On Jul 14, 2010, at 12:40 PM, Heikki Linnakangas wrote:

> On 14/07/10 13:12, PostgreSQL - Hans-Jürgen Schönig wrote:
>> hello everybody,
>> we are currently facing some serious issues with cross correlation issue.
>> consider: 10% of all people have breast cancer. we have 2 genders (50:50).
>> if i select all the men with breast cancer, i will get basically nobody - 
>> the planner will overestimate the output.
>> this is the commonly known problem ...
>> this cross correlation problem can be quite nasty in many many cases.
>> underestimated nested loops can turn joins into a never ending nightmare and 
>> so on and so on.
>> my ideas is the following:
>> what if we allow users to specifiy cross-column combinations where we keep 
>> separate stats?
>> maybe somehow like this ...
>> or ...
>> y.id2)
>> clearly we cannot store correlation for all combinations of all columns so 
>> we somehow have to limit it.
>> what is the general feeling about something like that?
> +1 is my general feeling, it's good if you can tell the system to collect 
> additional statistics where needed. And once you have that, you can write an 
> agent or something to detect automatically which extra statistics might be 
> useful.

it seems i can leave my bunker where i was hiding for cover when i was waiting 
for a reply ;).
yes, my idea was to have an agent as well - but this is just some follow up 

> However, the problem is how to represent and store the cross-correlation. For 
> fields with low cardinality, like "gender" and boolean "breast-cancer-or-not" 
> you can count the prevalence of all the different combinations, but that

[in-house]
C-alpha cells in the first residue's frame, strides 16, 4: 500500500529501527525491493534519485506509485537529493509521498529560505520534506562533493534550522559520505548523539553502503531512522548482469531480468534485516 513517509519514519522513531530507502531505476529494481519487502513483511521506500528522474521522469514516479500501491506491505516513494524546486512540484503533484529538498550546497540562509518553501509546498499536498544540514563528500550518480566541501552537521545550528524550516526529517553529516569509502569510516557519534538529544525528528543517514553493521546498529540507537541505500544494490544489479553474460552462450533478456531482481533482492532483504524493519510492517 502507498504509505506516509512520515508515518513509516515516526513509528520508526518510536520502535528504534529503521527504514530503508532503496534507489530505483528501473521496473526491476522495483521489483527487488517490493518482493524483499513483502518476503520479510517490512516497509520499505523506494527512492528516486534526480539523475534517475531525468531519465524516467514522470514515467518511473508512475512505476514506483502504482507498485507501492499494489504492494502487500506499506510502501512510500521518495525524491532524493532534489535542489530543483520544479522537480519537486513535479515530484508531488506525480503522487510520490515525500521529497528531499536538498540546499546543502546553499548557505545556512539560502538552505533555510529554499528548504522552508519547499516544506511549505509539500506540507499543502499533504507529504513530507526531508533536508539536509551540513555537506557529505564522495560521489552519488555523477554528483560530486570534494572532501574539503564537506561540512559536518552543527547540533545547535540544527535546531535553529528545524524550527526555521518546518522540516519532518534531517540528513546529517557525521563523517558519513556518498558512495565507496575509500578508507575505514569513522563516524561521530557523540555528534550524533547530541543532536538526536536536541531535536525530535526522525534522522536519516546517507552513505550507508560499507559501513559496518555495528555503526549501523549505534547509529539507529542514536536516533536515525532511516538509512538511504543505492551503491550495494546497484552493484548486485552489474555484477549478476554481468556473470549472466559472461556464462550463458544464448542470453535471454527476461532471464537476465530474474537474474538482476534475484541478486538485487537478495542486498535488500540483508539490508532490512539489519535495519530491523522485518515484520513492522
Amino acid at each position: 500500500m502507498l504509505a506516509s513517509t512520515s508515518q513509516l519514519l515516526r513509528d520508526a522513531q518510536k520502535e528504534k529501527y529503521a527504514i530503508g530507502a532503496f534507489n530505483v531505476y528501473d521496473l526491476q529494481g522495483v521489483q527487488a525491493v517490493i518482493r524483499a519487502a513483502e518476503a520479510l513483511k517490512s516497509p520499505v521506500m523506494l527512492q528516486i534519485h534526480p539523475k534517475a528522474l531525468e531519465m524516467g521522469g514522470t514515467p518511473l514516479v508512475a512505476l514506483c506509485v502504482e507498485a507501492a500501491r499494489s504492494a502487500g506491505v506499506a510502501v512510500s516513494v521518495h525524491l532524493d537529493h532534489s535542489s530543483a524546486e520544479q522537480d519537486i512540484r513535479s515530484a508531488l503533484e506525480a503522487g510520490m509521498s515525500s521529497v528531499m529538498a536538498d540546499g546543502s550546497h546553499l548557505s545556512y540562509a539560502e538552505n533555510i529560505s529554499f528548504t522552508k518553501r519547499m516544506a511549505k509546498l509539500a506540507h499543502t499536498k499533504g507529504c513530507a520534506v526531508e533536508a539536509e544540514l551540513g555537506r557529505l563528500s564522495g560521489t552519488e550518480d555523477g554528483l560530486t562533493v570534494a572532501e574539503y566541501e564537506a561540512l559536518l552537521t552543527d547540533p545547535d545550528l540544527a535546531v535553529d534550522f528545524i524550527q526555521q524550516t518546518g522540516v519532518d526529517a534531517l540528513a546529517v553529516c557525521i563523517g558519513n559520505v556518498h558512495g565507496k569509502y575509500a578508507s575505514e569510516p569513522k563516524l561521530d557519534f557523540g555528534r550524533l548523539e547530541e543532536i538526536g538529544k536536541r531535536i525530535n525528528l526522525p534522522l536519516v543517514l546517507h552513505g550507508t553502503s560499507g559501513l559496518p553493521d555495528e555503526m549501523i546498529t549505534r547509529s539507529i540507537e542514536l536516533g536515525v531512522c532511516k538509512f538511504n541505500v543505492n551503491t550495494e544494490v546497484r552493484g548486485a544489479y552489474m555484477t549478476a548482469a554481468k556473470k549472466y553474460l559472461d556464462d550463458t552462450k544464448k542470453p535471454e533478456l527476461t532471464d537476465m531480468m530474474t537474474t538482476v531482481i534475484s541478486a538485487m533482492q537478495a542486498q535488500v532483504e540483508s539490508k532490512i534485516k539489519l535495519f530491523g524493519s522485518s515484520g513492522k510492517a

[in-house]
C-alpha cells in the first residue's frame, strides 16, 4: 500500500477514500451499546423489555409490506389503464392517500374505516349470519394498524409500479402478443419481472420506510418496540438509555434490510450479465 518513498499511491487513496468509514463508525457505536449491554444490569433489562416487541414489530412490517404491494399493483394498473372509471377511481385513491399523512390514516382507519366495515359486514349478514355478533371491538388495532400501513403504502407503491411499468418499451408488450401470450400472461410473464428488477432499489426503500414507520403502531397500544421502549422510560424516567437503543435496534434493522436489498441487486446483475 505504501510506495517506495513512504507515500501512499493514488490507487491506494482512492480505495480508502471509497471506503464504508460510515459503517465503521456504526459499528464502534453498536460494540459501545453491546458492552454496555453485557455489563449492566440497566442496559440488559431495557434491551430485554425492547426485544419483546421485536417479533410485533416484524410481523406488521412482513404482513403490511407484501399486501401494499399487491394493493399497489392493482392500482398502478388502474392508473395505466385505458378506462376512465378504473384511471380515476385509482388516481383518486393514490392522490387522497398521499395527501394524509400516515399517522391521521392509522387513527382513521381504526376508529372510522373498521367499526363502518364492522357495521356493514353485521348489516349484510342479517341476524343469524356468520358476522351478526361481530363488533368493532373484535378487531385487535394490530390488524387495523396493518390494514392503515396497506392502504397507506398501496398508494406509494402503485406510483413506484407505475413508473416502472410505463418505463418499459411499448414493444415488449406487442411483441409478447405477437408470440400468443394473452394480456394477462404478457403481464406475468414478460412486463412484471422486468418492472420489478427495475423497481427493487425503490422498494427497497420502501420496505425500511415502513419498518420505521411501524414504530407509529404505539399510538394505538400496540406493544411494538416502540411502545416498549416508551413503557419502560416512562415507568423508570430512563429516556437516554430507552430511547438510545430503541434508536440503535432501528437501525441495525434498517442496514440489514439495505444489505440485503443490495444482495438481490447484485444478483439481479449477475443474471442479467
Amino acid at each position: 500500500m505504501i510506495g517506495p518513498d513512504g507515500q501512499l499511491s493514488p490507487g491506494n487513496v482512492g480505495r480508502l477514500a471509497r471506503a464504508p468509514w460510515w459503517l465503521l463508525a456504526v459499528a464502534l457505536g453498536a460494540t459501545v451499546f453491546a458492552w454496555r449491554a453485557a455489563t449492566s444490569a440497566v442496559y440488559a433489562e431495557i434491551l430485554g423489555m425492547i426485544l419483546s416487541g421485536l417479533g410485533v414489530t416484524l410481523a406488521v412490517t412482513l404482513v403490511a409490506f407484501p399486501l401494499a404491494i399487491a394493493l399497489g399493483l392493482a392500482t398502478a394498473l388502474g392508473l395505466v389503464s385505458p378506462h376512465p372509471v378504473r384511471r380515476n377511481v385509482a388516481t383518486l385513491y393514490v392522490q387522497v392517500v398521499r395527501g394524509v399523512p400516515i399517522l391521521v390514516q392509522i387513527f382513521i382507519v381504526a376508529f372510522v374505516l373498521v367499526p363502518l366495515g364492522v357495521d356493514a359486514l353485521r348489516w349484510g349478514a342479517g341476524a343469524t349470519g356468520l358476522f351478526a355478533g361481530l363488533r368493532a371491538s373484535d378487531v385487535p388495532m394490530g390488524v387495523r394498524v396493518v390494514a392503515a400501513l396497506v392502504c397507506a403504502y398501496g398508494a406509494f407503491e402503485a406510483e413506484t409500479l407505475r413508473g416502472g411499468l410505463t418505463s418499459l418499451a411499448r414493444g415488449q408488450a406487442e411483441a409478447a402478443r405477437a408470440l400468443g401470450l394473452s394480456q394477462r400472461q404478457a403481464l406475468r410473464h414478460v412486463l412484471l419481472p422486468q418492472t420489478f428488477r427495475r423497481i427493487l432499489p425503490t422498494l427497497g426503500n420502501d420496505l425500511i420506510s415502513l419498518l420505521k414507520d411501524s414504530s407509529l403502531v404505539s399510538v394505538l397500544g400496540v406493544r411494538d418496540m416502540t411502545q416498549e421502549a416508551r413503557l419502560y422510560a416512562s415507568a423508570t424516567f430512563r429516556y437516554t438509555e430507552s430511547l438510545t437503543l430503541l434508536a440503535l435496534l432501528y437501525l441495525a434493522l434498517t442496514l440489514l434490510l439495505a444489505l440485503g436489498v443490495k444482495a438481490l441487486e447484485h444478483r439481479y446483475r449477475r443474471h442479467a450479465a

> doesn't scale. Another often cited example is zip code + street address. 
> There's clearly a strong correlation between them, but how do you represent 
> that?

we could play the same story with a table storing people including their home 
country and the color of their skin.
obviously we will have more black people in african countries..

> For scalar values we currently store a histogram. I suppose we could create a 
> 2D histogram for two columns, but that doesn't actually help with the zip 
> code + street address problem.

i think we might go for a second relation here specifically for this issue and 
a boolean flag in the current stats table indicating that additional 
correlation stats exist (to avoid an additional lookup unless really necessary).
do you have a useful syntax in mind? the thing is: this issue can be isolated 
inside a table (e.g. WHERE a.id = a.id2 AND a.id3 = a.id4) or it might span two 
tables with an arbitrary number of fields.

        many thanks,


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